University of Hawaii regents chairman speaks up for TMT resolution
Benjamin Kudo, chairman of the University of Hawaii Board of Regents, wants the university and its president to lead efforts to bring people together to resolve the impasse at Mauna Kea over the Thirty Meter Telescope.
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Benjamin Kudo, chairman of the University of Hawaii Board of Regents, wants the university and its president to lead efforts to bring people together
to resolve the impasse
at Mauna Kea over the Thirty Meter Telescope.
His message came in
an open letter posted
Monday on the UH website with a note that it represents his personal views and is not a statement of the Board of Regents.
Since July 17, opponents have blocked access to the site where the $1.4 billion telescope is slated to be built near the summit of Mauna Kea. After a weeklong standoff, Gov. David Ige on July 23 asked Hawaii County Mayor Harry Kim to coordinate efforts to
resolve the impasse.
Since then there has been no evidence of progress.
“At our University of
Hawaii there are important perspectives on all sides of the current conflict, and the way we deal with this issue is likely to define who we truly are as Hawaii for years to come,” Kudo wrote. “We must be committed to finding a way forward that honors who we are as Hawaii and who we aspire to be.”
“Certainly our UH system has an obligation to work toward that end,” he said. “Many believe that solutions are out of reach and that compromise is not an option. I cannot and do not accept that. We must find a way.”
He said he planned to put action items on the board’s agenda directing UH President David Lassner “to make the resolution of this conflict his top priority and for the university to lead in this effort.”
Kudo paid tribute to the people who have taken a stand as “protectors” of the mauna, many of them UH
faculty, staff, students and alumni. He lauded their sincerity, commitment to aloha aina and ability to rally support from around the world, saying the UH system and Hawaii could learn a lot from their example.
At the same time, he recognized the diligence of people in the “academic, scientific and government spheres” who have worked to secure the telescope’s approval, manage cultural and natural resources on Mauna Kea, engage with the community and support local youth. And he pointed to Hawaii’s role as a world leader in astronomy.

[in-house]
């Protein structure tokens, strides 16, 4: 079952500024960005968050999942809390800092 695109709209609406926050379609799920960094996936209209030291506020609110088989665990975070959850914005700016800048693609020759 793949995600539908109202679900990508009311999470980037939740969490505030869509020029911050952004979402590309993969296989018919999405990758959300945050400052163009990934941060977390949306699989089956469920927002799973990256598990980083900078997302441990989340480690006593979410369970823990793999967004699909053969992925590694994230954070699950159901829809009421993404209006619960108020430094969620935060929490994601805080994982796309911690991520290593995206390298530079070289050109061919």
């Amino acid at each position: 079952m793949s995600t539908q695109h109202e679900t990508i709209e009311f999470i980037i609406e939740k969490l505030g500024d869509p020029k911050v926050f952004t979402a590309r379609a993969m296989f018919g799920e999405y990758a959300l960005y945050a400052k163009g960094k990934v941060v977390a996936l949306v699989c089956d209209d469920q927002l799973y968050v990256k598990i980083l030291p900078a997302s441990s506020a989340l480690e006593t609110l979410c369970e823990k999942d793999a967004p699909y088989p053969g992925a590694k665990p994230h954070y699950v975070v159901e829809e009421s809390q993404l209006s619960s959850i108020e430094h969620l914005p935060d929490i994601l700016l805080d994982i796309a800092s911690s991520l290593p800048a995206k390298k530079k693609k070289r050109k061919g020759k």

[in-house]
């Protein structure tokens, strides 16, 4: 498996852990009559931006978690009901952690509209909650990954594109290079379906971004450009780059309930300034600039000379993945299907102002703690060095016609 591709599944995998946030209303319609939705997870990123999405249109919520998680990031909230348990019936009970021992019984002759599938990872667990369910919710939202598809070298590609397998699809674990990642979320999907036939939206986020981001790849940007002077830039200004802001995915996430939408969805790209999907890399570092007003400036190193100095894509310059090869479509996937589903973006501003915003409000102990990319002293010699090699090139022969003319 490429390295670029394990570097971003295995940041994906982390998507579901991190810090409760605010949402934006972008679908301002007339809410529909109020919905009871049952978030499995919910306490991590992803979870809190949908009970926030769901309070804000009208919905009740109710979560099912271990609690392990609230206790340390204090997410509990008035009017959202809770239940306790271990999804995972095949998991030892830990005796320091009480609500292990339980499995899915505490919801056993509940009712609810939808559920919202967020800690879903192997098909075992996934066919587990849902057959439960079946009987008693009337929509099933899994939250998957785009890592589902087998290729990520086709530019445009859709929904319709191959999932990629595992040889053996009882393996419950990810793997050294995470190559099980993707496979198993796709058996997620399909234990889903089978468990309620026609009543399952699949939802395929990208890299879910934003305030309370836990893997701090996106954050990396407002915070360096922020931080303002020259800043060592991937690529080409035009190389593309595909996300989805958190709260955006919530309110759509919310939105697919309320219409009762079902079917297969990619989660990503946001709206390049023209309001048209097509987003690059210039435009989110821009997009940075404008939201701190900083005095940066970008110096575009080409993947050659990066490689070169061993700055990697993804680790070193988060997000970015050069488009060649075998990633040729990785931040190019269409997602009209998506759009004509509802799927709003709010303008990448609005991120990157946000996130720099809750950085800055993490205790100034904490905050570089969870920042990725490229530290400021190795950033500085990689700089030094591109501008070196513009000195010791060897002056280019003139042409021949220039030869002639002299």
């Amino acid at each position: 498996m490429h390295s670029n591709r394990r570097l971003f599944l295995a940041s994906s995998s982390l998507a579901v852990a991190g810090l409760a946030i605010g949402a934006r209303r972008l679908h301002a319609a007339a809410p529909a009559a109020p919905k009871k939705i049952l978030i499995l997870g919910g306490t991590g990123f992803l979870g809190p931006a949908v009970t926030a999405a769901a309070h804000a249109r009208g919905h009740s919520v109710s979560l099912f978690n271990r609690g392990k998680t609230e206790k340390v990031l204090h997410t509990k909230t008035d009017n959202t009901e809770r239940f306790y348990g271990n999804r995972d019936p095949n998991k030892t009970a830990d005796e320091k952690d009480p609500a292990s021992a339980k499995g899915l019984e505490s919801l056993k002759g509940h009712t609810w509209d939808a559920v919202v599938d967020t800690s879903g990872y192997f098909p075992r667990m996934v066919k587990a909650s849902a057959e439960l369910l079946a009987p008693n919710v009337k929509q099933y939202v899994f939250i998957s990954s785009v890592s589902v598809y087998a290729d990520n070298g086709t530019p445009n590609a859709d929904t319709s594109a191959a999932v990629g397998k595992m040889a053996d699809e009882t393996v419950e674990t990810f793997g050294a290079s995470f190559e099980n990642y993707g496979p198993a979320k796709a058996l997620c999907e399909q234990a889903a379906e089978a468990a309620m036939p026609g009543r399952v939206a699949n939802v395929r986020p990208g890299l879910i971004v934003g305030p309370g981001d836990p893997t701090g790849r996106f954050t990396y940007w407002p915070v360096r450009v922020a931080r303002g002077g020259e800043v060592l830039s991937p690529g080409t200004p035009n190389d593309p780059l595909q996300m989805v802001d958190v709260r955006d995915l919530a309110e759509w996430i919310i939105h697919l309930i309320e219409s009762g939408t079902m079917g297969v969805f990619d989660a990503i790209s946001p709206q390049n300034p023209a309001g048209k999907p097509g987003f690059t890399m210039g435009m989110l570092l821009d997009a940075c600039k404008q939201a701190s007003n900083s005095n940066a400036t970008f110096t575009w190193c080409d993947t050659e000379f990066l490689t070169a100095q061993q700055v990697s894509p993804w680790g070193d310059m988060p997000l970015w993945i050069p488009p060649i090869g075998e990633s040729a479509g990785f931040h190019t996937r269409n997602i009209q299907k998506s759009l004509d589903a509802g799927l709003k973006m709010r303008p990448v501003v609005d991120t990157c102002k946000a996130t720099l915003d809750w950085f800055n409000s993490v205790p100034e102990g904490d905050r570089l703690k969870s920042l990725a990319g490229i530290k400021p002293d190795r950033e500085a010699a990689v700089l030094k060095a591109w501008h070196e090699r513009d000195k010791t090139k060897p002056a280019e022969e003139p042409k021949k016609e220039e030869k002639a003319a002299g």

“In some ways, the merits of both sides of this conflict are contributing to the stalemate,” he wrote. “Neither side wishes to ‘give up’ the good their position produces. … A classic ‘no win’ scenario. Hawaii could use the hopes and intentions of both sides of this issue, but not their unyielding stance. A better Hawaii needs all of us to find a way of working together to create a united Hawaii not a divided one for our sake and that of our keiki.”
Kudo, an attorney, was elected to lead the regents
in July. He has a background in real property, land use
and environmental law, and earned an M.B.A. and Ph.D. from the University of Hawaii’s Shidler College of Business.
Kudo said he found inspiration in the respect shown by everyone involved during the “toughest of situations,” when 38 people were arrested July 17 for blocking Mauna Kea Access Road.
“In that tense situation, it was humbling that those there to protect Maunakea maintained Kapu Aloha allowing people to feel and
express their feelings without resorting to violence,”
he wrote. “At the same time it was admirable how our
law enforcement officers
executed their duties with
respect, care and thoughtfulness, many of them embracing and expressing their own emotions over the situation. Nowhere in the world would you find such restraint,
respect, and aloha on both sides.”
“Many people are attacking protectors for blocking the road and others are attacking law enforcement for arresting kupuna,” he wrote. “I assert that what might be most important for Hawaii is that each side did what they felt they needed to do, but they did it as respectfully as they could. That deserves
to be recognized, celebrated and sustained.”
“I urge forces on all sides of this issue not to escalate matters, but to work in a spirit of aloha to find solutions that move Hawaii forward,” he added. “Let us stop the attacks, mischaracterizations, mistruths, and move in a positive direction toward eliminating that line which divides us. Amongst the many voices, many at the university have been silent. For me, that changes today.”